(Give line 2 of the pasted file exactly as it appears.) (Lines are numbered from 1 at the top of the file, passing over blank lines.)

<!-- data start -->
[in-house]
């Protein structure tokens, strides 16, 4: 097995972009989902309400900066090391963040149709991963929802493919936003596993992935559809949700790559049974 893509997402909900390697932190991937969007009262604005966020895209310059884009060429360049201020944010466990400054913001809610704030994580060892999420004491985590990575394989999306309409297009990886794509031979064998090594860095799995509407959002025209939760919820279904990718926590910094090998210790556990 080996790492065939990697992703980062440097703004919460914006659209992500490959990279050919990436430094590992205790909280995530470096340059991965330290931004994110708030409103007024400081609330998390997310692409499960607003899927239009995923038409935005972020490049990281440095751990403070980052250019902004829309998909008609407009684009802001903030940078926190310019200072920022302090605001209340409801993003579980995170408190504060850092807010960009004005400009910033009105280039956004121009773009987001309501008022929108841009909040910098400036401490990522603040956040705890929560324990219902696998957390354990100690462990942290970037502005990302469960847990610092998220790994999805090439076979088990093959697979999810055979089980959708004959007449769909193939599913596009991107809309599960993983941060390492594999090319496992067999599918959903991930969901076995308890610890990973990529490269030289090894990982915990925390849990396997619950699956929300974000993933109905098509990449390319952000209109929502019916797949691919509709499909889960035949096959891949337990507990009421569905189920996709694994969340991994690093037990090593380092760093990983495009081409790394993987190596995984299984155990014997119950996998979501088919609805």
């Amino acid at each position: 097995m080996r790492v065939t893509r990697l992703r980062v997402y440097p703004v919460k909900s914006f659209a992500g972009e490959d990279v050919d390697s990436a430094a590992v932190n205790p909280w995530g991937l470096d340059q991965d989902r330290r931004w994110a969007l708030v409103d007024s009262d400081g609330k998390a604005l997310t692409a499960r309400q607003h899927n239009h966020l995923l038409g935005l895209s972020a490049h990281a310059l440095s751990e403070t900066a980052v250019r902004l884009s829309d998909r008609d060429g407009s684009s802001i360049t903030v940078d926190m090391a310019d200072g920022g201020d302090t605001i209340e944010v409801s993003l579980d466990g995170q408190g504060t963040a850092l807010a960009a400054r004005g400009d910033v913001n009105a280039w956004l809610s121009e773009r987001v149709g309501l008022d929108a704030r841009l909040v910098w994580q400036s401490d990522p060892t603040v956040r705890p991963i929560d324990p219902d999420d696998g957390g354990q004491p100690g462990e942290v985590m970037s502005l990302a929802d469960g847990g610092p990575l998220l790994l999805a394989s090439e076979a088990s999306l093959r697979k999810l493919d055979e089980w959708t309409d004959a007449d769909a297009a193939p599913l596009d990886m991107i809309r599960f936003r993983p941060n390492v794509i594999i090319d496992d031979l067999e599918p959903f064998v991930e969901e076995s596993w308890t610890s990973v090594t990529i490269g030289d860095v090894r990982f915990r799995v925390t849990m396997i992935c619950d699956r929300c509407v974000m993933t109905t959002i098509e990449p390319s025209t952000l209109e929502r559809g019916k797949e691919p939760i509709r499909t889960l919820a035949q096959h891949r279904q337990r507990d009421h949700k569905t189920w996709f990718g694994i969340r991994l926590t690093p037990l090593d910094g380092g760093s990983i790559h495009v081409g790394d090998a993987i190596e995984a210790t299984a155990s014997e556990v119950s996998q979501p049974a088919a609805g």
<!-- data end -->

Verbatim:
């Protein structure tokens, strides 16, 4: 097995972009989902309400900066090391963040149709991963929802493919936003596993992935559809949700790559049974 893509997402909900390697932190991937969007009262604005966020895209310059884009060429360049201020944010466990400054913001809610704030994580060892999420004491985590990575394989999306309409297009990886794509031979064998090594860095799995509407959002025209939760919820279904990718926590910094090998210790556990 080996790492065939990697992703980062440097703004919460914006659209992500490959990279050919990436430094590992205790909280995530470096340059991965330290931004994110708030409103007024400081609330998390997310692409499960607003899927239009995923038409935005972020490049990281440095751990403070980052250019902004829309998909008609407009684009802001903030940078926190310019200072920022302090605001209340409801993003579980995170408190504060850092807010960009004005400009910033009105280039956004121009773009987001309501008022929108841009909040910098400036401490990522603040956040705890929560324990219902696998957390354990100690462990942290970037502005990302469960847990610092998220790994999805090439076979088990093959697979999810055979089980959708004959007449769909193939599913596009991107809309599960993983941060390492594999090319496992067999599918959903991930969901076995308890610890990973990529490269030289090894990982915990925390849990396997619950699956929300974000993933109905098509990449390319952000209109929502019916797949691919509709499909889960035949096959891949337990507990009421569905189920996709694994969340991994690093037990090593380092760093990983495009081409790394993987190596995984299984155990014997119950996998979501088919609805």